Does “Russian Doll” stack up with its competition? (Yes)
If “Russian Doll” accomplishes nothing else, it serves as an excellent P.S.A for looking both ways before you cross the street. And being careful when you walk down staircases. Or enter elevators. Or use gas stoves. By the third or fourth episode you’ll be surprised that anyone in New York risks venturing out of their apartment at all.
But I’m getting ahead of myself. ‘”Russian Doll” is a new show being aggressively pushed by Netflix; if you have an account you’ve doubtless seen the “Groundhog Day” esque trailer of Natasha Lyonne (from Orange is the New Black) repeatedly dying and reliving the night of her 36th birthday party (The aggressive marketing has paid off; as of Feb. 17 the show is #1 in terms of popularity on IMDb, replacing Netflix’s “You”).
It’s a premise that’s immediately grabbing–why is this happening? What are the cosmic implications of time loops? etc…The show succeeds, however, by largely sidestepping the pseudo philosophical sci-fi bullshit of movies like “Interstellar,” focusing instead on the personal effects of Nadia’s (Natasha Lyonne’s) vicious cycle.
Nadia is an outwardly tough and independent software engineer with a shock of red hair and a two pack a day smoking habit. She’s not a scumbag like Bill Murray’s character in “Groundhog Day” but she’s not exactly a ray of sunshine either; she fears intimacy, swears profusely and creatively, and frequently pushes her friends away without realizing it. As a type, she feels a bit like a throwback to the “I’m walkin’ here!” mindset of New Yorkers in film before gentrification really sunk its teeth into Manhattan, turning such characters into punchlines for moody Brooklynites to tolerate.
“My bad attitude keeps me young” she says in the first episode, and the show teases us with the possibility that it’s also what’s keeping her in her awful cycle of die, live, repeat.
Thankfully the show avoids the gag-inducing solution of Amy Schumer’s “Trainwreck” (“Oh no! A foul mouthed woman! Her only chance of finding love is embracing her conventional femininity and shedding the interesting bits!”) and goes instead for something a bit more nuanced.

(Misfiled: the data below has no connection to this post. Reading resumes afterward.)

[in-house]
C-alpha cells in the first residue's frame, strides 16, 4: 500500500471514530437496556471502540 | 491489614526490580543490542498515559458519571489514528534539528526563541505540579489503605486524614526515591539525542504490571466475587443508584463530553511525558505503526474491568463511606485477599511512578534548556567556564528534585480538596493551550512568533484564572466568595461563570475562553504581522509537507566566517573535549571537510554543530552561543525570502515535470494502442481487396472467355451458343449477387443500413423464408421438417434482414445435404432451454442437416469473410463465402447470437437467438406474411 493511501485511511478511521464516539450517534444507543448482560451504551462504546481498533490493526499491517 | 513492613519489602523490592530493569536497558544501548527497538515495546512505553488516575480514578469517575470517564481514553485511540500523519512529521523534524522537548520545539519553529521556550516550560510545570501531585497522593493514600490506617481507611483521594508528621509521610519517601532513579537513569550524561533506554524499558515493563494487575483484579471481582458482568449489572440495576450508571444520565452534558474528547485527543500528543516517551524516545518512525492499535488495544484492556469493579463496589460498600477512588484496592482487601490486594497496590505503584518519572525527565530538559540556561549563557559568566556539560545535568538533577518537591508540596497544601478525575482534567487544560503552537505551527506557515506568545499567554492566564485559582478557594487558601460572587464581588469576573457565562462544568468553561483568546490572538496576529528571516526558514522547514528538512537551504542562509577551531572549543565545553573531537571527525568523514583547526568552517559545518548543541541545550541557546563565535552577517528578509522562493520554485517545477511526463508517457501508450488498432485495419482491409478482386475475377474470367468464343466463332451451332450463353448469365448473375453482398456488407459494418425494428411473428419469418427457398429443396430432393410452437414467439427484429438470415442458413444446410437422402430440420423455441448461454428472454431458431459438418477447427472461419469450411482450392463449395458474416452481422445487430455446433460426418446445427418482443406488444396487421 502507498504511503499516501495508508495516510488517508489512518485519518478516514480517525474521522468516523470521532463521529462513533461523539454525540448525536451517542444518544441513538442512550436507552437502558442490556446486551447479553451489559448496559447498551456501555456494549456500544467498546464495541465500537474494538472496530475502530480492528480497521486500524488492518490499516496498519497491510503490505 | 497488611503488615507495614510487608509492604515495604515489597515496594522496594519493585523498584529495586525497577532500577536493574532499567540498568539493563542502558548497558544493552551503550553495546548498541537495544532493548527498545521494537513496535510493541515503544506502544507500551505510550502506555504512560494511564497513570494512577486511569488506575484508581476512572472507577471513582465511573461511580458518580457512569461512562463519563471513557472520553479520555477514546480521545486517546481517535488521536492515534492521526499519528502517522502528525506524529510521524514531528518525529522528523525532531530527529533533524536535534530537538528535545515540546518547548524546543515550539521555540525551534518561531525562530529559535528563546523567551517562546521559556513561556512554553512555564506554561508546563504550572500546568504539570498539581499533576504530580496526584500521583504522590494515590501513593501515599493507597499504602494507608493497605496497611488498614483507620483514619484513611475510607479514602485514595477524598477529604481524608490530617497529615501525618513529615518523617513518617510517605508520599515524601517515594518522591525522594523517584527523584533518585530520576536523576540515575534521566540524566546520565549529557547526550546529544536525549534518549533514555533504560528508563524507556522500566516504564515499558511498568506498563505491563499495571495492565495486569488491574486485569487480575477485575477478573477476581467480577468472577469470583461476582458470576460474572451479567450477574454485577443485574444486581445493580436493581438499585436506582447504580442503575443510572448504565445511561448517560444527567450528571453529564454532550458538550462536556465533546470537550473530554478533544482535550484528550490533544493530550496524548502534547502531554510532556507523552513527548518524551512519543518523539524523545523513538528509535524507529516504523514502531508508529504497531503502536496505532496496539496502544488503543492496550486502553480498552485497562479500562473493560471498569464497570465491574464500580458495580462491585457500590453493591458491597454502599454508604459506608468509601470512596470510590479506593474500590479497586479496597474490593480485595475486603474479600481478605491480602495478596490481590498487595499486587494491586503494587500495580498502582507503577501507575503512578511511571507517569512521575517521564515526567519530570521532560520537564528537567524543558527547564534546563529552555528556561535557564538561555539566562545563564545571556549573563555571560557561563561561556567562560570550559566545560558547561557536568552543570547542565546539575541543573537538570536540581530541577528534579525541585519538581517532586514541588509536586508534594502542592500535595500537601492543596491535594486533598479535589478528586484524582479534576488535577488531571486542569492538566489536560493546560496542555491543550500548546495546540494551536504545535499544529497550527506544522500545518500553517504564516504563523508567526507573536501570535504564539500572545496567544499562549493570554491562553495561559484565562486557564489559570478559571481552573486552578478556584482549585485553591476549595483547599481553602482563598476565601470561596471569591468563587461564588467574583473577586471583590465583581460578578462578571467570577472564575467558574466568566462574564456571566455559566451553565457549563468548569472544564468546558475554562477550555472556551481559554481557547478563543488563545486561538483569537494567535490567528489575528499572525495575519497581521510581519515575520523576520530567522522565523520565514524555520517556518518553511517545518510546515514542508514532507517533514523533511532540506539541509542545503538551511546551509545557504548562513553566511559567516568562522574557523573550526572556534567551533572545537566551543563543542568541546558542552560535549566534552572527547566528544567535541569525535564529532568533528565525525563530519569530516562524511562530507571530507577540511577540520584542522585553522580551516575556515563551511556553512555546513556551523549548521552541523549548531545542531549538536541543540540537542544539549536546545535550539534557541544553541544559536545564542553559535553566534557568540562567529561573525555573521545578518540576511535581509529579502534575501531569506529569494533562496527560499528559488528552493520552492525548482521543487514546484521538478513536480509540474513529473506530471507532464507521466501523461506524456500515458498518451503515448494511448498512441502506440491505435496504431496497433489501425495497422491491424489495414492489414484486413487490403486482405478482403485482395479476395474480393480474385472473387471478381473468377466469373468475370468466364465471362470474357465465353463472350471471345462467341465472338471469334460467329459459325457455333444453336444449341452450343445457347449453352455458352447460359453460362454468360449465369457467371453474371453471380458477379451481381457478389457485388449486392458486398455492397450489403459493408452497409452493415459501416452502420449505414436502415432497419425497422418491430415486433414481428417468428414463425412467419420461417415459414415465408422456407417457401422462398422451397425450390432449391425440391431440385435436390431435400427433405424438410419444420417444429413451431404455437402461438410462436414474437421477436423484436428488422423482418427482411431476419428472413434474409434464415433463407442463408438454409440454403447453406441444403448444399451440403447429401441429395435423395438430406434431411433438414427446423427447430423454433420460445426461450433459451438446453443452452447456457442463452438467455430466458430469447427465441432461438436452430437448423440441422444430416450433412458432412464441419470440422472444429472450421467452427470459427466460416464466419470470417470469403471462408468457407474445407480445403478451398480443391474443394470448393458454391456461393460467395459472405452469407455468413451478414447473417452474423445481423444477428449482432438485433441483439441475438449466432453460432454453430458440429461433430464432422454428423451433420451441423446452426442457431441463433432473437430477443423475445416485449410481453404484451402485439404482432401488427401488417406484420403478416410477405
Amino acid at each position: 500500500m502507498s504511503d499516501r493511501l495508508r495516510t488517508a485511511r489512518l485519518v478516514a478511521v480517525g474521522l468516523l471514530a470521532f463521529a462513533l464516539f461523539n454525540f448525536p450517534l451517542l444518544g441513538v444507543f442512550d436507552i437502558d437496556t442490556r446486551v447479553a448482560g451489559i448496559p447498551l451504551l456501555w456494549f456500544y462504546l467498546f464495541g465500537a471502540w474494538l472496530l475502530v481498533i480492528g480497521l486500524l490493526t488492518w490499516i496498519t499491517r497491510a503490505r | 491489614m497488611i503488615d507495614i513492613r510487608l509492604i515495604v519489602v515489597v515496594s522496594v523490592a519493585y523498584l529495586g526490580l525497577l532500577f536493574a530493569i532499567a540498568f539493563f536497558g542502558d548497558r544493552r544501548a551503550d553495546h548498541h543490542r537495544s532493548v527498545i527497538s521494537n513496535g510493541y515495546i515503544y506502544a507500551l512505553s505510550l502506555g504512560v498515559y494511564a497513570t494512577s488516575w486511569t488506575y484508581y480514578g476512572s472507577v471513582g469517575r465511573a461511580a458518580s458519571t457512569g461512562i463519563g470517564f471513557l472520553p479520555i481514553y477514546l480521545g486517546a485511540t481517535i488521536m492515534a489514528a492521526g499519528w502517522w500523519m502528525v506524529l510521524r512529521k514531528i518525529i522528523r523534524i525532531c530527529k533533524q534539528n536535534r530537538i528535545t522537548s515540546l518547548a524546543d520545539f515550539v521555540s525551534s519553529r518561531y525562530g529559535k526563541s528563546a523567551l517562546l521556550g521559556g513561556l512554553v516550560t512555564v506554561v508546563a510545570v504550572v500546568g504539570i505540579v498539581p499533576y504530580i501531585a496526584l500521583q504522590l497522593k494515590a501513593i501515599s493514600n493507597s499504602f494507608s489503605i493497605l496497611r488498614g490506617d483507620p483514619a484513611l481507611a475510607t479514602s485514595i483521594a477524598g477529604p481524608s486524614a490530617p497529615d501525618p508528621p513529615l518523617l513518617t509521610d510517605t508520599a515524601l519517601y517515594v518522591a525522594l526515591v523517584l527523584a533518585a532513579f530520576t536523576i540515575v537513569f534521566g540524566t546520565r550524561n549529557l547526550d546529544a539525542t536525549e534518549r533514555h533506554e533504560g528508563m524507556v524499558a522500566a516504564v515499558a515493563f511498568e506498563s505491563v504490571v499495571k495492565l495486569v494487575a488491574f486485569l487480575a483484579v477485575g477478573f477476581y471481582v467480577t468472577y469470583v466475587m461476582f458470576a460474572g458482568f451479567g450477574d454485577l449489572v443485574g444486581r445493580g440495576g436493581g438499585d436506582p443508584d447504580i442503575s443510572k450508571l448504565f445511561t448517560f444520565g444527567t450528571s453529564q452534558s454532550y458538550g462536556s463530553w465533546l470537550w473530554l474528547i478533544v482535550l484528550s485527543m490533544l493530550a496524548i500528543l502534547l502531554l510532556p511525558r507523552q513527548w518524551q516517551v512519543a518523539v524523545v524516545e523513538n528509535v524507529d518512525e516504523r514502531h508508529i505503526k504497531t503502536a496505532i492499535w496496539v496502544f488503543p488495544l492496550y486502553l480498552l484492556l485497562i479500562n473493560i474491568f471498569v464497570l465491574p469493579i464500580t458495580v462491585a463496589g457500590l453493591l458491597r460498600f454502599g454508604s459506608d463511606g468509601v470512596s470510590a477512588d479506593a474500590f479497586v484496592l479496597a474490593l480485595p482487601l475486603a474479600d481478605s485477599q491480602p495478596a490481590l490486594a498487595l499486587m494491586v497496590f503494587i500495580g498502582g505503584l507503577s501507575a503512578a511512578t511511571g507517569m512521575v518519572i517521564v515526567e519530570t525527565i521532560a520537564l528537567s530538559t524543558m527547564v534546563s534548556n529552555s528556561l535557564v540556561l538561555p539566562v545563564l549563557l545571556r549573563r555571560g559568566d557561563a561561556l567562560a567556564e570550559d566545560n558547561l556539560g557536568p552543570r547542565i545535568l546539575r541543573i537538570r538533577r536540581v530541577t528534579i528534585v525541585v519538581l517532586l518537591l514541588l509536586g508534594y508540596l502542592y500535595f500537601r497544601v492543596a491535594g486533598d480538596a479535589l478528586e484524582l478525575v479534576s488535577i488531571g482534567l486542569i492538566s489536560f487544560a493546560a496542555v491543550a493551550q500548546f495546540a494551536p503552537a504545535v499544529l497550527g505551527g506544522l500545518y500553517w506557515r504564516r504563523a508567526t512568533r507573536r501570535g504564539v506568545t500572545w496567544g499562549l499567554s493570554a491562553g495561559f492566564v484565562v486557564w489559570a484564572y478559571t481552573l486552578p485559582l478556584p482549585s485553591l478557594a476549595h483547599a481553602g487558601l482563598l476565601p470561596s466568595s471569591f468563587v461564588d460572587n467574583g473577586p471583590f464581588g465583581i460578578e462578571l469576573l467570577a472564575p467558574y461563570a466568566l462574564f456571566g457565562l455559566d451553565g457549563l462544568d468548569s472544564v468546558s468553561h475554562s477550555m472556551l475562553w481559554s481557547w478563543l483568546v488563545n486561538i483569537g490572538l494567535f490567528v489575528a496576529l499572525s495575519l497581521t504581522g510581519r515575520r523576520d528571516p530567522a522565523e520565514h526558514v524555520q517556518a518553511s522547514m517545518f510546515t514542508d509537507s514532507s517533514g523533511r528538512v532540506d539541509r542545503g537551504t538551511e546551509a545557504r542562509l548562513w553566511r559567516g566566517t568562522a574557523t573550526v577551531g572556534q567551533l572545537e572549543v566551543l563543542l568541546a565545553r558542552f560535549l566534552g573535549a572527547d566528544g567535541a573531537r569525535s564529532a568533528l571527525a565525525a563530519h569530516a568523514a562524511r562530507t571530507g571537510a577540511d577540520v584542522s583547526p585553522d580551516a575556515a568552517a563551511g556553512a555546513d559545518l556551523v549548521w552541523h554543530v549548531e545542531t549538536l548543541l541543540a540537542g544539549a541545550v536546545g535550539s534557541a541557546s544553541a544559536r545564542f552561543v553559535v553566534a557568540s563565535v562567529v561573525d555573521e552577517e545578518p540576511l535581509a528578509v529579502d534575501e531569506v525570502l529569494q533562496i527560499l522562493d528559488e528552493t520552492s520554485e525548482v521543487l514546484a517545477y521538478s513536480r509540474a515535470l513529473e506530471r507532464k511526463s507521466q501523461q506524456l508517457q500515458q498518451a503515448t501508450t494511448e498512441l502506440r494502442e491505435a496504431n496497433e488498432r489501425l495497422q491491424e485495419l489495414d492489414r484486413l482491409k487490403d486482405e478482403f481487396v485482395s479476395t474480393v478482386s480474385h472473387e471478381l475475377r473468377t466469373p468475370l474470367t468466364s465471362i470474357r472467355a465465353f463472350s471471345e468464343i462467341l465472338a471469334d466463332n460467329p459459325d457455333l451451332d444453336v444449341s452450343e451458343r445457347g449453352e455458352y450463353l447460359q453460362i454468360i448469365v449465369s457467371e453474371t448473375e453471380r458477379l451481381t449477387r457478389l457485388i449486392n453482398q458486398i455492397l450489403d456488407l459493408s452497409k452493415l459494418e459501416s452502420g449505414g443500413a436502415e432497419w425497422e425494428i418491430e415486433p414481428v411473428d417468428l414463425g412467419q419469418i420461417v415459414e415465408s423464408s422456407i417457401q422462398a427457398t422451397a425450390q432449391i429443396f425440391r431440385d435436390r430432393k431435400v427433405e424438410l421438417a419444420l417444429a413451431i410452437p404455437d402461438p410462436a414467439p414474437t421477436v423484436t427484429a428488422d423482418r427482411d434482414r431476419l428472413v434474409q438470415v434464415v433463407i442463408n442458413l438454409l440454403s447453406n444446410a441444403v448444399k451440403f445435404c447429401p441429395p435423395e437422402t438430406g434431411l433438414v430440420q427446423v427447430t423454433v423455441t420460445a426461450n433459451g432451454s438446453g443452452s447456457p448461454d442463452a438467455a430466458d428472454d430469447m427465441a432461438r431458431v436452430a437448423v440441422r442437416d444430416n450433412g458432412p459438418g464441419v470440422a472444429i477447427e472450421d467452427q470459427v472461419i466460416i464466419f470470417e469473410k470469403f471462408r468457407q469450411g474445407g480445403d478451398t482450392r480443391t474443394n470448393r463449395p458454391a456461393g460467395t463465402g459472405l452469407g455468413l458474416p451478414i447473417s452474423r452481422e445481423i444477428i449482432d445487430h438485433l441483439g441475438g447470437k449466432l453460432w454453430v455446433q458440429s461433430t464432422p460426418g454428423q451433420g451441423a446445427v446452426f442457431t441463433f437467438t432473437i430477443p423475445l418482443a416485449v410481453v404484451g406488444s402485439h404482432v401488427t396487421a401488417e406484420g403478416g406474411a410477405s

“Russian Doll” has only eight episodes but it takes its time fleshing out Nadia’s character, pulling off a poignant backstory and providing believable moments of growth and redemption that don’t feel like Hallmark cards (even more impressive is how ‘“Doll” manages to flesh out the show’s role players; even the most noxious characters are cleverly complicated as the season progresses).
It’s a credit to both the show and Lyonne’s superb acting abilities that “Russian Doll” never feels stale, despite its cyclical premise. The death scenes in particular are real standouts, ranging from slapstick absurdity to deeply disturbing and somber gut-punches. The camera repeatedly lingers on Nadia’s dying face as her eyes flicker through rage and relief and begrudging acceptance that she’s about to be zipped back to her party to start it all over again.
It’s a remarkable achievement that a show whose premise inherently makes light of death (is it even death if you come back from it?) manages to express more about the ridiculousness and melancholy and contingency of mortality than almost anything else on television.
There’s real sincerity in “Russian Doll;” not the pompous sincerity of an HBO show that’s trying too hard and taking itself too seriously, but the sincerity of a script that buys into its premise and honestly and patiently explores its implications (while moving at a jubilant pace and throwing enough laughs at the viewer to keep those ruminations entertaining).
This becomes especially evident in the show’s second half, which throws a significant new character into the mix and artfully explores a clashing of two world views (without devolving into easy odd-couple jokes).
Without revealing anything I’ll say that the final episode feels a bit rushed, creating a sense of confusion that clashes with the poignancy and catharsis the show is going for. This is a minor quibble though, and the season feels nicely contained; “Russian Doll” is the rare TV meal that leaves you feeling full and satisfied rather than tricked into wasting your valuable binge time.
There are purportedly more seasons in the works; I have no idea where “Russian Doll” can go from here but with a lead as magnetic as Lyonne (who is also a co-creator and writer for the show) I’m not too worried about it.